Top ten gorilla welds I've seen

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Was out doing a property inspection today, and saw this. At first, I thought someone had heaped epoxy around the base, but took a closer look.
Any guesses as to what they used and did? I see lots of wire stubs, but with burnback at the TOPS. Someone really worked hard at this. There was an additional bracket added, meaning this glob did not work at all to hold the post to the base.
Just when you think you've seen everything .............
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Is that a copper pipe rising ?
Looks like it was never hot.
Martin
SteveB wrote:

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wrote:

"By gorry, that'll hold her......"
Cheers,
Bruce in Bangkok (bruceinbangkokatgmaildotcom)
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Maybe a Mapps torch and clothes hangers. Did not get it hot enough to flow. Does not look like any MIG weld I have even seen, which would give the thin wire.
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maybe that was done by the guy that told me you could stick weld with a car battery.
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Stupendous Man wrote:

You can with carbon arc and wire
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I have a friend who has a good sized bank of industrial batteries (previously used as computer emergency power supply and obtained as scrap as they were replaced on a strict time in service basis) that he charges using roof mounted solar cells. He uses this battery bank for both stick and TIG welding as well as some other domestic usage more experimental than necessary as he is not 'off grid'.
IIRC he has the batteries wired through some kind of series-parallel switch to give him 3x126 (actually more like 40) volts for welding. He claims it is very smooth and it certainly is 'pure DC'. I doubt that he does much big rod work, but it is a good example of the application of alternate power.
Good luck, YMMV
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Private wrote:

My father used to have a device that held carbon rods that you strike an arc with and fed filler rods into (he used it with car batteries)
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Called "Carbon Arc Welding", and one of the ugliest processes ever.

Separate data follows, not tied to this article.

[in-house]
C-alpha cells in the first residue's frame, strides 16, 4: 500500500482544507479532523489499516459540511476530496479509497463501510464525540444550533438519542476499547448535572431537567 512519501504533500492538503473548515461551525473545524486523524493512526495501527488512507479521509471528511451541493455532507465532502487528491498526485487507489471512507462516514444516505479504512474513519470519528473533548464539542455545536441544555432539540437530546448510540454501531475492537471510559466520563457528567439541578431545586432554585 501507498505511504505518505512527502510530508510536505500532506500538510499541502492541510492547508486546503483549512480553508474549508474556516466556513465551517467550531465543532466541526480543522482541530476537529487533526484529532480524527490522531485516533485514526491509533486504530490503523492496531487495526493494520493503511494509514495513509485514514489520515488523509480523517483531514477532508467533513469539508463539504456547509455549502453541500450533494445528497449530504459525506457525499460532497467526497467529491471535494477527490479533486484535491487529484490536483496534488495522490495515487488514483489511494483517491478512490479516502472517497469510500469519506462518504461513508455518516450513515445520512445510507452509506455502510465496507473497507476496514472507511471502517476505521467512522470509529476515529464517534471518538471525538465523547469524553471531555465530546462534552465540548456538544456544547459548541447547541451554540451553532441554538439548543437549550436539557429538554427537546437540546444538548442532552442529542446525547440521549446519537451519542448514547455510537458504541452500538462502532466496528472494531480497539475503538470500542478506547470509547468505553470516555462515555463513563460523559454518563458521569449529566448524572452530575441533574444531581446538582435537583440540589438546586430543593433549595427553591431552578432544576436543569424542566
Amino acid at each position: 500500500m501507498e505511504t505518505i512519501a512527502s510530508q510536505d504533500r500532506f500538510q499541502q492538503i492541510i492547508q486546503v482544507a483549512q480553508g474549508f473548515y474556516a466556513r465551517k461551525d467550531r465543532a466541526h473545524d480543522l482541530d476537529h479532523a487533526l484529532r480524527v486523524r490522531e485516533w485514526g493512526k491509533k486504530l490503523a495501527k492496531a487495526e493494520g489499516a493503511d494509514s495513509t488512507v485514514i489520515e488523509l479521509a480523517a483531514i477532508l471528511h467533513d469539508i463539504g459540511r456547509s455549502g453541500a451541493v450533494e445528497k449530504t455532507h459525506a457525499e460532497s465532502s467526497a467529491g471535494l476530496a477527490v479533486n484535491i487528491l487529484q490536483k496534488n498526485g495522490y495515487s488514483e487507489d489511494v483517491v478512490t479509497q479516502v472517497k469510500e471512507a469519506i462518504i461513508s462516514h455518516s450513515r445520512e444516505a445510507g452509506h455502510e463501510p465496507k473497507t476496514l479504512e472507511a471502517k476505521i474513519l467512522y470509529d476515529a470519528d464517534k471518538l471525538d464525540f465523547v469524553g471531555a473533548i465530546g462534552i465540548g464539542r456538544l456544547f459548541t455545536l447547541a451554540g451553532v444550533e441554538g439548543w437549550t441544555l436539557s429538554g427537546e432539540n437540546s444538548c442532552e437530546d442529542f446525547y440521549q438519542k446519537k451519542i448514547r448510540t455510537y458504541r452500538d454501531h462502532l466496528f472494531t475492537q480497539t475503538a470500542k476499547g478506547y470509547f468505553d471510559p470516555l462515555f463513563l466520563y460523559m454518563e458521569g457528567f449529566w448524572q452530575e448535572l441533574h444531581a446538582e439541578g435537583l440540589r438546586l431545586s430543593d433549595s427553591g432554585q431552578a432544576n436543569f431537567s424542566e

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I seem to remember seeing them in circa. 1950 (mid years) Popular Mechanics for sale in the back. Reminded me of carbon arc lamps. Likely the idea source.
Martin
Ernie Leimkuhler wrote:

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Martin H. Eastburn wrote:

I recall a time when Dad used two carbon rods from "D" cells and a set of jumper cables (hooked to a car battery) to produce enough heat to re-solder a wire on a generator/starter commutator . Saved our weekend of skiing behind Uncle Bill's boat ...
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wrote:

In an auto rebuild shop during WW2 we used a single carbon with a handle. Connected the commutator to the battery with a strap and touched the carbon to the each bar near the wire to heat. The starter armatures were otherwise very hard to solder, because of the heavy conductors. I suspect that works better on 6V than on 12V as there was plenty of heat on 6V.
Don Young
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My dad described a similar setup he used for rebuilding batteries in the starter and battery shop he worked in just out of high school, soldering the cell connecting straps. I suspect that if you tried it on anything modern-made, it'd fall apart, last starter I worked on looked like the commutator had an injection-molded insulator, not mica with chevron washers, and all the connections were crimped/punched, not soldered.
Stan
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Ernie Leimkuhler wrote:

That makes the old 'Solid Ox' welds look good.
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Stupendous Man wrote:

No. Car batteries (3 in series) make much better welds than that.
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I could have done a better job with oxy/acet and a clothes hanger. Would never have tried it with just mapp.
(I used to be able to patch muffler walls with oxy acet and a clothes hanger)

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My dad (born 1918) told me that they used to use coat hanger rod and OA to do body work.
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Those were the days when the sheet metal was a little thicker then a soup can.
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coat hangers and steel wire for OA are about the same makeup.
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A buzzbox run off an inadequate generator?
Some of my first welds were that bad until I bought an adequate welder ($30, broken, but 225A).
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